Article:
WASHINGTON - Gov. Tim Pawlenty, eyeing a run for the 2012 GOP presidential nomination, has raised nearly $1.3 million since October, nearly doubling the take of former Massachusetts Gov. Mitt Romney, who is considered one of the Republican front-runners in the race.
At the same time, U.S. Rep. Michele Bachmann, a Republican, ramping up for a 2010 reelection campaign that will be watched across the nation, raked in $1.5 million last year -- more than any other Minnesota politician running for office.
Gubernatorial candidates have been busy, too.
Minneapolis Mayor R.T. Rybak said Friday that his campaign hauled in $278,000 from November through January. The closest money contender was House Speaker Margaret Anderson Kelliher, who raised $254,000 from August, when she entered the governor's race, to Dec. 31.
That candidates are so eager to reveal their numbers in advance of a coming deadline for campaign finance reports shows that, against the odds, Minnesota is on its way to another big money year in politics.
Corporate leaders here showed they were ready to send Pawlenty on to the national stage, opening up their wallets to give him a year-end finish that put him well ahead of Romney, who garnered $735,777 in the last quarter of 2009.
Pawlenty's Freedom First political action committee (PAC), which he formed in October, took in $1,279,743 as of Dec. 31. Romney's Free and Strong America PAC remains larger than Pawlenty's, kicking off 2010 with more than $1.1 million in the bank, compared to about $884,000 for Pawlenty, according to papers filed Friday with the Federal Election Commission.
That means Pawlenty still has a long way to go to surpass Romney, who took in more than $2.9 million in contributions last year and was able to distribute some $58,000 to federal Republican candidates and political committees across the country.
Pawlenty listed nearly $17,000 in contributions to federal candidates, including contributions to Sen.-elect Scott Brown of Massachusetts and Minnesota Republicans in Congress.
Phil Musser, a senior adviser to Pawlenty's PAC, credited the wave of donations to Pawlenty's record in Minnesota and "his natural ability to connect with people."
Pawlenty's PAC took in donations from more than 2,750 individuals, including leading Minnesota GOP donors such as TCF chief executive Bill Cooper, broadcasting executive Stanley Hubbard and others.
"He's an optimistic, authentic leader with a conservative record of balancing budgets and passing innovative reforms," Musser said. "The PAC is off to a solid start and we look forward to playing a big role in the ideas debate and in supporting the next generation of Republican leaders."
Pawlenty aides said they expect his fundraising activity to slow in coming months as he devotes more time to his final legislative session as governor. In recent months he has traveled widely, including stops in the early caucus-primary states of Iowa and New Hampshire.
Fiery rhetoric proves fruitful
Meanwhile, Bachmann, running for a third term in Congress, has by far the biggest war chest in her Sixth District race, starting the election year with a cool $1 million in the bank.
Proving that provocative rhetoric can be potent fundraising fodder for both the right and left, the outspoken Minnesota Republican raised nearly $600,000 of her total in the last three months of 2009, a period that included her highly publicized rally on the Capitol steps against the Democrats' health care bill.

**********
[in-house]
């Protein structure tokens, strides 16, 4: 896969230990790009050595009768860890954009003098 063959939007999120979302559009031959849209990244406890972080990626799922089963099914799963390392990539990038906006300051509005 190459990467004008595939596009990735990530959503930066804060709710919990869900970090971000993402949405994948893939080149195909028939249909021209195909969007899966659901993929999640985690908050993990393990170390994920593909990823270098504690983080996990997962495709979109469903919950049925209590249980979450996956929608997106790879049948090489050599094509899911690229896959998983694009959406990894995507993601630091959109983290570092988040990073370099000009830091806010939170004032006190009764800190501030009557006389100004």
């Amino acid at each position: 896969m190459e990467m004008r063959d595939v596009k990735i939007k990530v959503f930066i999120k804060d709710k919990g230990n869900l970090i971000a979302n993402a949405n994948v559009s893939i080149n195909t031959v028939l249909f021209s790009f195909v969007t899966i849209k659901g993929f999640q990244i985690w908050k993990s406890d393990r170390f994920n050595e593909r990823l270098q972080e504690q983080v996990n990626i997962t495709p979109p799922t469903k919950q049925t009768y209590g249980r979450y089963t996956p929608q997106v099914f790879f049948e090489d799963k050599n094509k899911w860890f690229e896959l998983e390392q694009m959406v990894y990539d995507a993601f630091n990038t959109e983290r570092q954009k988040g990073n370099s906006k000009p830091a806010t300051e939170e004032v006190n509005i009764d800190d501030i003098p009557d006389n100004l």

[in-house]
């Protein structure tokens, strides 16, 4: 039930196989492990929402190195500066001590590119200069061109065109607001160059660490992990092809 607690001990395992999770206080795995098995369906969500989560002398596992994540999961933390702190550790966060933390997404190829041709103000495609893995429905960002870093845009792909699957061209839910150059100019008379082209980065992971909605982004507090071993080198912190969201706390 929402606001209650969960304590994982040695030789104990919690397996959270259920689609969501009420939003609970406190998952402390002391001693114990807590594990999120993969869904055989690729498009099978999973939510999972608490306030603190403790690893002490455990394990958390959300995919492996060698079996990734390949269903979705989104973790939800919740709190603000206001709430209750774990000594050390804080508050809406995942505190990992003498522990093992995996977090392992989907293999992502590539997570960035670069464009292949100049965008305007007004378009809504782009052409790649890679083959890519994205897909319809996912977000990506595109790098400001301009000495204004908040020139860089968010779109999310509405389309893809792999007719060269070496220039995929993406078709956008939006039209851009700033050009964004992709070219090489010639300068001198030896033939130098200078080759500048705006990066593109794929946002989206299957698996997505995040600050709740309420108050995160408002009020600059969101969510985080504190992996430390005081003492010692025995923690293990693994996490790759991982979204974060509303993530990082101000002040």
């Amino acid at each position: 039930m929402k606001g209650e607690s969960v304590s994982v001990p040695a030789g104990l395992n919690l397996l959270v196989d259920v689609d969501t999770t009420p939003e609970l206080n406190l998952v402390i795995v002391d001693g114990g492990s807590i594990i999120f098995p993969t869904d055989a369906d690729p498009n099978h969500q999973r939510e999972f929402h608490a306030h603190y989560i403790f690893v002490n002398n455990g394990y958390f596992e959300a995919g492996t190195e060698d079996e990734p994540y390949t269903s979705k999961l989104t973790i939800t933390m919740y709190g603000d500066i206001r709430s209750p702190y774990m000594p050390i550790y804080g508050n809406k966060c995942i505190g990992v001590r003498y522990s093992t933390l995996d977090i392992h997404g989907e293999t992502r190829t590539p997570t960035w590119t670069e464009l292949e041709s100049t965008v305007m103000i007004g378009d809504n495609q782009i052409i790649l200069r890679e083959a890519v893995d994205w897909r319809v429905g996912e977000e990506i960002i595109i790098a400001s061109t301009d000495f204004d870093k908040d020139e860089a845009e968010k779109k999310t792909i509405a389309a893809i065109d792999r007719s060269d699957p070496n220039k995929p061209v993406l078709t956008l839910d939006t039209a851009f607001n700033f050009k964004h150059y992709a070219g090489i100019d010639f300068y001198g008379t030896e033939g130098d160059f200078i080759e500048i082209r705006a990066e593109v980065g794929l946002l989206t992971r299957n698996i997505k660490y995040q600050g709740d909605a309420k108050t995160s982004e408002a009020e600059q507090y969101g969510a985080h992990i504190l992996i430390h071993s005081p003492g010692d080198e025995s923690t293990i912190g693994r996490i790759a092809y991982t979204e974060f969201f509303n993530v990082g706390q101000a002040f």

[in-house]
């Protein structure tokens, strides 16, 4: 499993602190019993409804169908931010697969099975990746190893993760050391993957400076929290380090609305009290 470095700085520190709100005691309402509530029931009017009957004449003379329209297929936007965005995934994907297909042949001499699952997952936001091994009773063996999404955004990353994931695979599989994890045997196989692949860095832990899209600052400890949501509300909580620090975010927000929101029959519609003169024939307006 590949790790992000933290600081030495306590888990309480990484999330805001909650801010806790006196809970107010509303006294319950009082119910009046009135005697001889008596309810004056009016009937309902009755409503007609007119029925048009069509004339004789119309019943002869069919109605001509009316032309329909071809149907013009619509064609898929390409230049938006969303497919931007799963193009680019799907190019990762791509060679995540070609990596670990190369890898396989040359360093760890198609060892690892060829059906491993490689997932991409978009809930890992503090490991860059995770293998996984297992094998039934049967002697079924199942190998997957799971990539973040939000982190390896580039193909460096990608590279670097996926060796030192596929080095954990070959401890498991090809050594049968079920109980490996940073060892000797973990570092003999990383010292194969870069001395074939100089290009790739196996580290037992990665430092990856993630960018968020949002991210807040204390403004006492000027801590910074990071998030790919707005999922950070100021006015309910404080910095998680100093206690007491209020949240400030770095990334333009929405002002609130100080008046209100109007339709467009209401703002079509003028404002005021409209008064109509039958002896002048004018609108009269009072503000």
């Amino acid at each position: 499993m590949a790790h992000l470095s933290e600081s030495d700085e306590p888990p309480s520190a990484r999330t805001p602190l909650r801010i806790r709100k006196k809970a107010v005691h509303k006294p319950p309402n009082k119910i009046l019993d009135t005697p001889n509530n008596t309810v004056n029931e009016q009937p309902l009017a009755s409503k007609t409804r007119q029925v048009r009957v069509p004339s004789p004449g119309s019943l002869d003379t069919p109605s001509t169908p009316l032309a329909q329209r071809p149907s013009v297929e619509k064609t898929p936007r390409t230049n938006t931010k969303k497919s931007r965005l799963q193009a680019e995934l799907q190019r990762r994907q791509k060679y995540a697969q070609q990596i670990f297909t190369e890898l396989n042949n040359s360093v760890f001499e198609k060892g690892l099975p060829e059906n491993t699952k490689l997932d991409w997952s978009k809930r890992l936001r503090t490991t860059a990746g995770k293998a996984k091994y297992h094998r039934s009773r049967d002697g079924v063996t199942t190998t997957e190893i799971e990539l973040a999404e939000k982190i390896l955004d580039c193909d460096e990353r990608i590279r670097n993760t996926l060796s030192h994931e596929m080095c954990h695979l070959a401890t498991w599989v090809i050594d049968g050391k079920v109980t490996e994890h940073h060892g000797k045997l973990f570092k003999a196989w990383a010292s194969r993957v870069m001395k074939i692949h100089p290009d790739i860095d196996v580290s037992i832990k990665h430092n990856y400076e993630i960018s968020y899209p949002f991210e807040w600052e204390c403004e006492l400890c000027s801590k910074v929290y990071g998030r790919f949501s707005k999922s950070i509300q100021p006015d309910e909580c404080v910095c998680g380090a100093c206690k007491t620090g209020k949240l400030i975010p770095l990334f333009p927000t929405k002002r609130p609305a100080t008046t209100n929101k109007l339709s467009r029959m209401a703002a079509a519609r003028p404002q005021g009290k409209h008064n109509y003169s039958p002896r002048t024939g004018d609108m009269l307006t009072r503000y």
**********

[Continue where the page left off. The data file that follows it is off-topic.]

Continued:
In public pronouncements and fundraising appeals, Bachmann has branded herself as "public enemy No. 1" for Democratic House Speaker Nancy Pelosi of California.
State Sen. Terryl Clark, one of two Democrats vying to challenge Bachmann, has raised more than $600,000, nearly half of which came in the last three months of 2009.
Physician Maureen Reed, who is also seeking the DFL nomination, brought in $574,000 for 2009, including $208,000 in the last quarter.
Each of the DFL challengers has started the year with a little less than $400,000.
Bachmann's fundraising totals give the GOP a clear advantage in her district, though Democrats appeared to be getting closer in the last few months, if Clark and Reed's numbers are combined.
Given Bachmann's national profile, the race will command national attention and attract a flood of money from outside the state. In 2008, Bachmann's race tightened up after she suggested in a cable news interview that then-candidate Barack Obama held "anti-American" views.
Bachmann said that nearly 9,000 of her individual contributors are from Minnesota. Said her spokesman, Dave Dziok: "The numbers speak for themselves, and the campaign couldn't be stronger."
U.S. Rep. Tim Walz, considered the GOP's top congressional target in Minnesota, raised more than $715,000 last year and begins the year with $425,000 in the bank.
In the governor's race, other DFLers have reported raising sums over various time periods. DFLer Matt Entenza reported raising more than $300,000 since he entered the race in early 2009. DFLer Tom Bakk, who entered the race in May 2008, has reported raising $362,000. Rep. Paul Thissen's campaign said it raised more than $370,000 in more than a year of campaigning. Rep. Tom Rukavina says he's raised more than $135,000 since July.
Among leading Republicans, Rep. Marty Seifert recently reported raising over $262,000 in the last six months. Rep. Tom Emmer reported raising over $115,000 in a similar period.
One leading candidate that has not released figures early is DFLer Mark Dayton.
Staff writer Pat Doyle contributed to this report Kevin Diaz • 202-408-2753